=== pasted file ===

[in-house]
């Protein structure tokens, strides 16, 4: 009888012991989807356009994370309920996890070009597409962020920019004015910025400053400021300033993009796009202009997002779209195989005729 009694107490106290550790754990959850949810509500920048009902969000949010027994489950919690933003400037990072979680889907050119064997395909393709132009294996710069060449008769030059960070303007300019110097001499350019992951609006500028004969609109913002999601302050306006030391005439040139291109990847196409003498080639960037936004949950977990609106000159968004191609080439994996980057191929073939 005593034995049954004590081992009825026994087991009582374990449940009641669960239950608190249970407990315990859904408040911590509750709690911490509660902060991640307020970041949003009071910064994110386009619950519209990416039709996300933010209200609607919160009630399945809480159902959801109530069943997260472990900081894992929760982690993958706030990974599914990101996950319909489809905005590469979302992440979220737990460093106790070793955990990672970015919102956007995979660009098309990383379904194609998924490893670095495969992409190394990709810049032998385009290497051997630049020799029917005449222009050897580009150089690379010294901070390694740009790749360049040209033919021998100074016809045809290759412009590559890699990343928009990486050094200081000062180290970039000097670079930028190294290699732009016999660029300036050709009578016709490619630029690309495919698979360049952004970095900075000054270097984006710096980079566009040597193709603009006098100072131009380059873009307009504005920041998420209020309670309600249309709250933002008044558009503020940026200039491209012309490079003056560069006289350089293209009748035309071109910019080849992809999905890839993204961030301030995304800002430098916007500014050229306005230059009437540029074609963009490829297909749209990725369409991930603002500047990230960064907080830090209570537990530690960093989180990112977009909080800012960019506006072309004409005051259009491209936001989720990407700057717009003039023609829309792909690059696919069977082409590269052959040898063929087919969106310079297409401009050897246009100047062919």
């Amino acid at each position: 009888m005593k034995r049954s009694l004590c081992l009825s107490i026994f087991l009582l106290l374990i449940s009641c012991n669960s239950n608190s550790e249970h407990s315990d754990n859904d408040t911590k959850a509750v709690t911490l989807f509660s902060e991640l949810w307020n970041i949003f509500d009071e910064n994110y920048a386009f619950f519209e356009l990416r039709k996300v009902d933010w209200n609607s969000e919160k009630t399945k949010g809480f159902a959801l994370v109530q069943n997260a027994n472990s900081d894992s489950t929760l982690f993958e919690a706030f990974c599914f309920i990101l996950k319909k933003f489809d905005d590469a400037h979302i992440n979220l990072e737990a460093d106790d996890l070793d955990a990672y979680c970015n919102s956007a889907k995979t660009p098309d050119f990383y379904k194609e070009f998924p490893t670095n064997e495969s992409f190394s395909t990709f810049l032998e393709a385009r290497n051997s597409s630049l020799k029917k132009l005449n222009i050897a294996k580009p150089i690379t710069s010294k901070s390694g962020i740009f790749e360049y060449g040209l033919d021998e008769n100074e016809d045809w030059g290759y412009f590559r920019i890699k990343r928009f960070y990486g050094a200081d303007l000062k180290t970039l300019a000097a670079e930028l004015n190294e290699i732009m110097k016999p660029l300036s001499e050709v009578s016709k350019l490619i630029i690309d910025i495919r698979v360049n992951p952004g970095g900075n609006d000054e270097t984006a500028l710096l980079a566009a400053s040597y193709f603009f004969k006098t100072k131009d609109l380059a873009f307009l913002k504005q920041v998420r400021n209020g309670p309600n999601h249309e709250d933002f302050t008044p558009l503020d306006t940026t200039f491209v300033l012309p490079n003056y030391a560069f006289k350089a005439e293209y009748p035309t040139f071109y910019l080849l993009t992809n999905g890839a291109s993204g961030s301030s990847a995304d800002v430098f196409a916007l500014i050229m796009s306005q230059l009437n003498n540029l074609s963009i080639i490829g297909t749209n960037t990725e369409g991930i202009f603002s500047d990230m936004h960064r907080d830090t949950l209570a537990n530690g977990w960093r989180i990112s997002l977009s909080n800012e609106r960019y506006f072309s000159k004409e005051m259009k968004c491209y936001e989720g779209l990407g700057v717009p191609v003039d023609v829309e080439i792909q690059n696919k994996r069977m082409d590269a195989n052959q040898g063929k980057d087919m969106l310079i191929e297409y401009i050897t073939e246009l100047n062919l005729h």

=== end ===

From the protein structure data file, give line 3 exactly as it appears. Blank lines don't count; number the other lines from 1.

């Amino acid at each position: 009888m005593k034995r049954s009694l004590c081992l009825s107490i026994f087991l009582l106290l374990i449940s009641c012991n669960s239950n608190s550790e249970h407990s315990d754990n859904d408040t911590k959850a509750v709690t911490l989807f509660s902060e991640l949810w307020n970041i949003f509500d009071e910064n994110y920048a386009f619950f519209e356009l990416r039709k996300v009902d933010w209200n609607s969000e919160k009630t399945k949010g809480f159902a959801l994370v109530q069943n997260a027994n472990s900081d894992s489950t929760l982690f993958e919690a706030f990974c599914f309920i990101l996950k319909k933003f489809d905005d590469a400037h979302i992440n979220l990072e737990a460093d106790d996890l070793d955990a990672y979680c970015n919102s956007a889907k995979t660009p098309d050119f990383y379904k194609e070009f998924p490893t670095n064997e495969s992409f190394s395909t990709f810049l032998e393709a385009r290497n051997s597409s630049l020799k029917k132009l005449n222009i050897a294996k580009p150089i690379t710069s010294k901070s390694g962020i740009f790749e360049y060449g040209l033919d021998e008769n100074e016809d045809w030059g290759y412009f590559r920019i890699k990343r928009f960070y990486g050094a200081d303007l000062k180290t970039l300019a000097a670079e930028l004015n190294e290699i732009m110097k016999p660029l300036s001499e050709v009578s016709k350019l490619i630029i690309d910025i495919r698979v360049n992951p952004g970095g900075n609006d000054e270097t984006a500028l710096l980079a566009a400053s040597y193709f603009f004969k006098t100072k131009d609109l380059a873009f307009l913002k504005q920041v998420r400021n209020g309670p309600n999601h249309e709250d933002f302050t008044p558009l503020d306006t940026t200039f491209v300033l012309p490079n003056y030391a560069f006289k350089a005439e293209y009748p035309t040139f071109y910019l080849l993009t992809n999905g890839a291109s993204g961030s301030s990847a995304d800002v430098f196409a916007l500014i050229m796009s306005q230059l009437n003498n540029l074609s963009i080639i490829g297909t749209n960037t990725e369409g991930i202009f603002s500047d990230m936004h960064r907080d830090t949950l209570a537990n530690g977990w960093r989180i990112s997002l977009s909080n800012e609106r960019y506006f072309s000159k004409e005051m259009k968004c491209y936001e989720g779209l990407g700057v717009p191609v003039d023609v829309e080439i792909q690059n696919k994996r069977m082409d590269a195989n052959q040898g063929k980057d087919m969106l310079i191929e297409y401009i050897t073939e246009l100047n062919l005729h």